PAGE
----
Memories of Fazeley, written by Joseph T. Hunter in August 2008 when he was 88 years old.

Teenage Years

In my teens I was never bored attending the Methodist Church. In the downstairs schoolroom we had Bagatelle and table tennis and we could go there in the evenings Monday to Friday. The church also hired two tennis courts at Drayton Manor with members paying half a guinea (10/6 old money) for a season.

Tamworth had two cinemas and both had a coffee bar in later years. The old Palace had a side entrance with dimly lit gas lamps and had a Saturday matinee, admission 1d and 2d. If you did not get a 2d balcony seat, you got pelted with monkey nut shells from above. The commissionaire would shout order and evict a few children. I saw Charlie Chaplin, Harold Lloyd, Fatty Arbuckle, Pearl White and Tom Mix, the cowboy in films mostly at the Grand.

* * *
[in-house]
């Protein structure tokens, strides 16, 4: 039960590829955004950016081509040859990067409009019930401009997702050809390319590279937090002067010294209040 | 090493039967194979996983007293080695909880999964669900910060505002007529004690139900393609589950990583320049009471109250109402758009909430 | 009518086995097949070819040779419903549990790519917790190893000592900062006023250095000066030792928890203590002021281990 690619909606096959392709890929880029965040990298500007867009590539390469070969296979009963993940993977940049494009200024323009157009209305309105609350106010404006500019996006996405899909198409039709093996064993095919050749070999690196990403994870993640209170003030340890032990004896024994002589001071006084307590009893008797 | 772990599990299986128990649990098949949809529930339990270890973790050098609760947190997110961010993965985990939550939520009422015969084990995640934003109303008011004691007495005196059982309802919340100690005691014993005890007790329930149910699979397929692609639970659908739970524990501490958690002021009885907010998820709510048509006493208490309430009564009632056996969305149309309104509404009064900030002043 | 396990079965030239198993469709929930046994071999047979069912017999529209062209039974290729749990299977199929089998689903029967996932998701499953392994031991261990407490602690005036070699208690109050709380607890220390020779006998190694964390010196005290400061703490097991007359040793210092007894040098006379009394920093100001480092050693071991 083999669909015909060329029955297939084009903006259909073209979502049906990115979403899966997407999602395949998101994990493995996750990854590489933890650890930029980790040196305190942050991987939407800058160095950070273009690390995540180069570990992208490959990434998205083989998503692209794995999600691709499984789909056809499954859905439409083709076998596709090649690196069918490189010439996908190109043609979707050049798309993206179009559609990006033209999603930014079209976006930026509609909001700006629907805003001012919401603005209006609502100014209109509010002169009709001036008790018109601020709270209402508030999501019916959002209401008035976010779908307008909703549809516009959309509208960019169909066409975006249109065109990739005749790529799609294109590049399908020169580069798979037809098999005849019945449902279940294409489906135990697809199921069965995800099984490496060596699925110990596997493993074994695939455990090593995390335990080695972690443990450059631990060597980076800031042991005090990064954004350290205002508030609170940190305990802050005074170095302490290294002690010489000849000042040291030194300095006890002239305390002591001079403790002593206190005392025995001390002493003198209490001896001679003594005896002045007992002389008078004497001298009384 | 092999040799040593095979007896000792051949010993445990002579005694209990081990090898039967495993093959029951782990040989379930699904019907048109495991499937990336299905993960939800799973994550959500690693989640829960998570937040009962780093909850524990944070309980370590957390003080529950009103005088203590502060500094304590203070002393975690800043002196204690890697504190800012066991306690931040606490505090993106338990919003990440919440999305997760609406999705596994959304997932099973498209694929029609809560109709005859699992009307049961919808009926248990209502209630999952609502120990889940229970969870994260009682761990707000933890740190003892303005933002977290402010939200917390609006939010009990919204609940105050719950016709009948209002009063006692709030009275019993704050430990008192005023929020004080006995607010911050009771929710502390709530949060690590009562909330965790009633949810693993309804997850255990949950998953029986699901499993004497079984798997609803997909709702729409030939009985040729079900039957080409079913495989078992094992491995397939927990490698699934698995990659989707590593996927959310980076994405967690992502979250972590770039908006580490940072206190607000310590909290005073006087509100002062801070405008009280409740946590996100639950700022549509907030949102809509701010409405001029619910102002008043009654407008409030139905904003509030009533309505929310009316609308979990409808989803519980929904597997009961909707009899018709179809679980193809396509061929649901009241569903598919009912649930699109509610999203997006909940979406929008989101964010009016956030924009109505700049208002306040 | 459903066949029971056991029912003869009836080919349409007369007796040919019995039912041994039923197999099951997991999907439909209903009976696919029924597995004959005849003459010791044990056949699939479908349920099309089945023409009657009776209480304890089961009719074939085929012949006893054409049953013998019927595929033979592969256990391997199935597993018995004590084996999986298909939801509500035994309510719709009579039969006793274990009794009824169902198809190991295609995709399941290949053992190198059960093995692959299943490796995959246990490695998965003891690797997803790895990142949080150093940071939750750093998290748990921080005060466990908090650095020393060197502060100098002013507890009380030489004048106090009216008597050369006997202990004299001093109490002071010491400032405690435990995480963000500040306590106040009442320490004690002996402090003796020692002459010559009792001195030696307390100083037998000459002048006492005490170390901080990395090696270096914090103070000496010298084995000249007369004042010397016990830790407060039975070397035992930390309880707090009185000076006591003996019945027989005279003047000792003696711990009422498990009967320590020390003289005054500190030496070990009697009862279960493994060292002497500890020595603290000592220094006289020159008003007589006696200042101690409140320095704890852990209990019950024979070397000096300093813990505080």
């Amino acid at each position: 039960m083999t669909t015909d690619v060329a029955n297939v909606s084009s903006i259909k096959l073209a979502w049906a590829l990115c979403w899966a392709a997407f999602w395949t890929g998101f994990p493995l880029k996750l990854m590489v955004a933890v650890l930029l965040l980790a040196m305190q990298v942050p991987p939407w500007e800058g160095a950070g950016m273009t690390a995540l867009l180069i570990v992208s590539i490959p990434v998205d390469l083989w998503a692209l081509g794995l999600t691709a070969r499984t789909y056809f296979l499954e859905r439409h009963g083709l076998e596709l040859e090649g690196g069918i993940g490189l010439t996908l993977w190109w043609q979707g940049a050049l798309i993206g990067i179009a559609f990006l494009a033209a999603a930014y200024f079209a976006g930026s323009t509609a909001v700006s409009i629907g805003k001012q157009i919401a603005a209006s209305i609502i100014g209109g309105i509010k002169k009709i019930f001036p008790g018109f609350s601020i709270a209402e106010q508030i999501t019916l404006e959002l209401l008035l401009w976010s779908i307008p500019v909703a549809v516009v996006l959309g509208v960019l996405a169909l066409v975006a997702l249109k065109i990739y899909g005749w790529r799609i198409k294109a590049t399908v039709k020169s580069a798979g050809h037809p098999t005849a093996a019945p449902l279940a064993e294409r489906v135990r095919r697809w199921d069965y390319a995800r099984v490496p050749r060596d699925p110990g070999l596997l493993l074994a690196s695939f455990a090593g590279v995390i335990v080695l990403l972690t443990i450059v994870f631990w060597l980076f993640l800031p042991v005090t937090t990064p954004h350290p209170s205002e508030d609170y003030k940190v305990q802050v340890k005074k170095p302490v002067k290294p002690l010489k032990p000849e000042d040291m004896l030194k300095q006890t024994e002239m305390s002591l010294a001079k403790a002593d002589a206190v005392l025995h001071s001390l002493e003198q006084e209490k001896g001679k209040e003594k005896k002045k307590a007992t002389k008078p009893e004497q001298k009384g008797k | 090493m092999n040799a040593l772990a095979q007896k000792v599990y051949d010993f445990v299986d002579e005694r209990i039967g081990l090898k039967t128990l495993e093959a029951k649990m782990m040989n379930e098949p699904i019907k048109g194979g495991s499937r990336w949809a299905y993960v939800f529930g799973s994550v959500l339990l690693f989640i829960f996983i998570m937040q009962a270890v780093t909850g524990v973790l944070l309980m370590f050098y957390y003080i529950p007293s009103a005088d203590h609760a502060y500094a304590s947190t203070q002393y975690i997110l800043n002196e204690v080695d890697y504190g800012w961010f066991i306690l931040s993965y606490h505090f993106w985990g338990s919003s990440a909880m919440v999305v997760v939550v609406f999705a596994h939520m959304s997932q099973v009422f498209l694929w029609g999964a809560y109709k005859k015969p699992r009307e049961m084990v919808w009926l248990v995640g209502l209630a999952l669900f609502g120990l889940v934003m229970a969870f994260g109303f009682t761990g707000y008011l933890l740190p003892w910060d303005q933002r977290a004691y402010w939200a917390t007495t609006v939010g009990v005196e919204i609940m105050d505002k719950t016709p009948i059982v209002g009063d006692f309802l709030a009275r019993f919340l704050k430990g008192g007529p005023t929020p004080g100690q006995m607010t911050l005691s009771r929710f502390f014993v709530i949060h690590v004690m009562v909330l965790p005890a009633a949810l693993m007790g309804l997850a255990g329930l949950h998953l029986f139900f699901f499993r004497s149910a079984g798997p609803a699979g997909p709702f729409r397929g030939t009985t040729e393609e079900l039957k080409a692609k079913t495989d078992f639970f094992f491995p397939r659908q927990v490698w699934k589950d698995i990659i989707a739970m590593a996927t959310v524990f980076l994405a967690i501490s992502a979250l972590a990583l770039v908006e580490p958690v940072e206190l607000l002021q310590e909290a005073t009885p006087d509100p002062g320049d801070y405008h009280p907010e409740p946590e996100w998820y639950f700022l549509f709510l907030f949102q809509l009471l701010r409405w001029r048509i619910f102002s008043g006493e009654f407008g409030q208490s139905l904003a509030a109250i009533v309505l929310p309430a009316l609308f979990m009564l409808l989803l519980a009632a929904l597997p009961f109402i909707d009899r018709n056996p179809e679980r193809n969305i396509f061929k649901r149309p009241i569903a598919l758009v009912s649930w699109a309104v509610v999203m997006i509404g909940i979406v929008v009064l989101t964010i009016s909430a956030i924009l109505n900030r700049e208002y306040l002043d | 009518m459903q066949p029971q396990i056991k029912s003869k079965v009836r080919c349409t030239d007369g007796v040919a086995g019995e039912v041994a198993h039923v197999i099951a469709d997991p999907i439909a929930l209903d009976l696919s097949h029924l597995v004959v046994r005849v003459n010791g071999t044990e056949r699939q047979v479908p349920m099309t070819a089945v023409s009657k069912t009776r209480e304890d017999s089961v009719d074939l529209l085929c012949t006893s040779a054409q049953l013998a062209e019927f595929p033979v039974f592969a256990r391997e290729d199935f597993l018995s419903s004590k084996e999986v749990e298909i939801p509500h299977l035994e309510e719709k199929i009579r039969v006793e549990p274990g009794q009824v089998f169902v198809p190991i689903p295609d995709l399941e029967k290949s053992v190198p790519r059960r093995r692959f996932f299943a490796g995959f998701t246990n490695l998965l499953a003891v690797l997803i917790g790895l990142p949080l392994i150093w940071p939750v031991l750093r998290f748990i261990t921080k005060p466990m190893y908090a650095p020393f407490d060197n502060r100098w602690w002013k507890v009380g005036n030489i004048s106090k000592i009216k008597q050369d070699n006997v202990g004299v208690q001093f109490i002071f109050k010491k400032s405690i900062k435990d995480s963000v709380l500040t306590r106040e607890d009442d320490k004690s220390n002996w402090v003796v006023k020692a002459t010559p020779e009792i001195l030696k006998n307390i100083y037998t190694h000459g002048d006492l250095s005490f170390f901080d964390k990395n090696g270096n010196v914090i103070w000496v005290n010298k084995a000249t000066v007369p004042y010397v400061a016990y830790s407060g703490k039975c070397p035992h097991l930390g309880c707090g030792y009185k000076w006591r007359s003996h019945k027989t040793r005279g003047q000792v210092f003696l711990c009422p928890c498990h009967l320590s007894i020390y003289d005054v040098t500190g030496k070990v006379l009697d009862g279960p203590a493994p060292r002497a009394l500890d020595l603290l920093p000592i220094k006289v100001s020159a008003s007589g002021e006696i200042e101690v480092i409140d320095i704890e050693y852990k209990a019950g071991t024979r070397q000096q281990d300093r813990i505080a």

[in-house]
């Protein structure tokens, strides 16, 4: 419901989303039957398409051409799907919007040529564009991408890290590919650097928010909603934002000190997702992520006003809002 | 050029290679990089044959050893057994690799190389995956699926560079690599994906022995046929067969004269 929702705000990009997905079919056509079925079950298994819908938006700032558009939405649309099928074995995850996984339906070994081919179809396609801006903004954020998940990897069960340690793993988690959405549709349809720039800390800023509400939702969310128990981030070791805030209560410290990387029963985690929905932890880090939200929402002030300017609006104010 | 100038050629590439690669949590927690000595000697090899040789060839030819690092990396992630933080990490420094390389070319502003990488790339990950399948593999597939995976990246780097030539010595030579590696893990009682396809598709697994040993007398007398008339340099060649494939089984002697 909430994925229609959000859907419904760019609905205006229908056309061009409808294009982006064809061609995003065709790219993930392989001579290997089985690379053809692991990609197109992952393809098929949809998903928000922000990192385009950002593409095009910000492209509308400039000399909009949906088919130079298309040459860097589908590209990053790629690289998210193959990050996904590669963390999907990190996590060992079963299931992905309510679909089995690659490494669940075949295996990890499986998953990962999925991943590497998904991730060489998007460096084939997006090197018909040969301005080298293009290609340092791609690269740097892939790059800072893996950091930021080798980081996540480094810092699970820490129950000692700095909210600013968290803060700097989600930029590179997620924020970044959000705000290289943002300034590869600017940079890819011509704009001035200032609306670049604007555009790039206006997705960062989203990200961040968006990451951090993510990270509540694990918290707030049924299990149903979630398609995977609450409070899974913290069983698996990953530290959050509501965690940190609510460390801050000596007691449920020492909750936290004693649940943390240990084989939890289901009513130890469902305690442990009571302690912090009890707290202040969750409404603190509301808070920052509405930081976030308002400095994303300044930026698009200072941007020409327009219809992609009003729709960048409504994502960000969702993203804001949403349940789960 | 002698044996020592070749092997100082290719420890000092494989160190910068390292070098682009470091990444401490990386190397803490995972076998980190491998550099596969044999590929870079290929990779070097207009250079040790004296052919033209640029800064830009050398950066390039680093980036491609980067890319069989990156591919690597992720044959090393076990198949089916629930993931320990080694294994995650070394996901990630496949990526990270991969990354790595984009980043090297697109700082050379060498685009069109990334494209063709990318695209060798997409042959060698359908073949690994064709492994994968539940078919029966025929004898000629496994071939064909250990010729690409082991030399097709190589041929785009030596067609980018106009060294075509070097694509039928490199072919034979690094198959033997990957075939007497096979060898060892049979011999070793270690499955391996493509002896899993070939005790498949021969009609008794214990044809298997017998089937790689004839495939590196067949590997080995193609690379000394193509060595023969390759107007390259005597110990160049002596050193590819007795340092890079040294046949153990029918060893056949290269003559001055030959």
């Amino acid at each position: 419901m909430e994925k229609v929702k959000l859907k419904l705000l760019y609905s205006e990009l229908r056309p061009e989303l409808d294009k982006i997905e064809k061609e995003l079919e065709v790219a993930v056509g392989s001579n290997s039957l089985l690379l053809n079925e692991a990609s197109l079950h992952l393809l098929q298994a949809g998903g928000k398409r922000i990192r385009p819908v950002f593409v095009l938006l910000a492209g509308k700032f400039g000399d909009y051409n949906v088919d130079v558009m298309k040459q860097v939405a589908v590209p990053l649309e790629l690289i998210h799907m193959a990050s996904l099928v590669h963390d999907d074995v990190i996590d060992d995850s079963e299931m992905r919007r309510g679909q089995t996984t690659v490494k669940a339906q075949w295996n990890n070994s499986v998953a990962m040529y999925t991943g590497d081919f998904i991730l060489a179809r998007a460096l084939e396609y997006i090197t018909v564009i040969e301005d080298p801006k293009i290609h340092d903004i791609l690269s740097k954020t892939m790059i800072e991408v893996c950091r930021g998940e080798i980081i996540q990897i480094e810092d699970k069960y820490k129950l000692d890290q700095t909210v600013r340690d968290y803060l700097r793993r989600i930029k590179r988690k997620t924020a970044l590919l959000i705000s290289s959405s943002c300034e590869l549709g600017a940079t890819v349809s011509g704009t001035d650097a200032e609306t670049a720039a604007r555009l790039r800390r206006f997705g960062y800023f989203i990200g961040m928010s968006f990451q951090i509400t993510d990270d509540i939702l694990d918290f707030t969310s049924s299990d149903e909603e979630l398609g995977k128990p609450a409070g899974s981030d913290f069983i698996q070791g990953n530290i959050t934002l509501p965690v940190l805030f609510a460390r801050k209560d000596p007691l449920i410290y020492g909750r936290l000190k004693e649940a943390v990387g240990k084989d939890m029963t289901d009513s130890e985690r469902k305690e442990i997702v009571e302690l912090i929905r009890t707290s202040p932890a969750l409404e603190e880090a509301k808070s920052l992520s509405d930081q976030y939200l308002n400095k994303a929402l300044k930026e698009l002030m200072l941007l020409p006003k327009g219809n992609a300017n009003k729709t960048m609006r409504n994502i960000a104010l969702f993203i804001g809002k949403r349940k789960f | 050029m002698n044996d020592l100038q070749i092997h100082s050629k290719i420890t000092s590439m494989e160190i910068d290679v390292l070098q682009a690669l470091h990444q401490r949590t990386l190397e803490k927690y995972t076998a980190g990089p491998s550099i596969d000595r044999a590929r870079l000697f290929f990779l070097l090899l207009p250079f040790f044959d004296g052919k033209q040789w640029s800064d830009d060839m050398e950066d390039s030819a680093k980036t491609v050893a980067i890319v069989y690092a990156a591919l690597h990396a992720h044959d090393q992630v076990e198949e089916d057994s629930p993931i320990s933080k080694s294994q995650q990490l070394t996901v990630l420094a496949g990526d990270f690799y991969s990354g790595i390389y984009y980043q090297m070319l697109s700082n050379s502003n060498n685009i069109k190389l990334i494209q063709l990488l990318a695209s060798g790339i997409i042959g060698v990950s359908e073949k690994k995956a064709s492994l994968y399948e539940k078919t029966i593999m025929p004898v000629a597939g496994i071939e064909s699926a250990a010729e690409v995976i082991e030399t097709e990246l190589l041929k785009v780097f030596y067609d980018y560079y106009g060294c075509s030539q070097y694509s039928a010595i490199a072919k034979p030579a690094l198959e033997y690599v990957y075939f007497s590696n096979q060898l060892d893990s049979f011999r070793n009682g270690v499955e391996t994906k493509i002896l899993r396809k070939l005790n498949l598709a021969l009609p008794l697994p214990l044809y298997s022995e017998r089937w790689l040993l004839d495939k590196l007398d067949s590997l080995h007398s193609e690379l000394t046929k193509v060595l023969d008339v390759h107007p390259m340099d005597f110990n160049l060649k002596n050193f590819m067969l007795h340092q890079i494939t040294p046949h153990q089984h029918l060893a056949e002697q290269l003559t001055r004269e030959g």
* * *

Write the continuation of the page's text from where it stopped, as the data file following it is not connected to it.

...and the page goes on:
For the anti war film 'All Quiet on the Western Front' starring Ben Lyon and Bebe Daniels, a searchlight was operated from the theatre roof, something we would get used to seeing when the war started.

The recreation playing field was a poor affair situated at the bottom of the Tamworth road bridge, no swings, not even any goal posts for football, we used our jackets. Youths of 14 to 18 years who worked in the numerous coal mines and still in their work clothes and with blackened faces would come for the football kickabout. As they were wearing steel hobnailed boots, it was best to evade their tackles.

About a quarter of the field was under water with reeds growing. There was also a plant with fern like leaves and with our scout knives we would dig up the entire plant until until we came to the roots. There were nodules on them which we called 'pig nuts' and we would eat them, a useful supplement when we were hungry.

If we had not got a penny for a sherbet dip, we had a stick of rhubarb and some sugar in a screw of newspaper. There were no obese children at school and certainly none during the wartime rationing.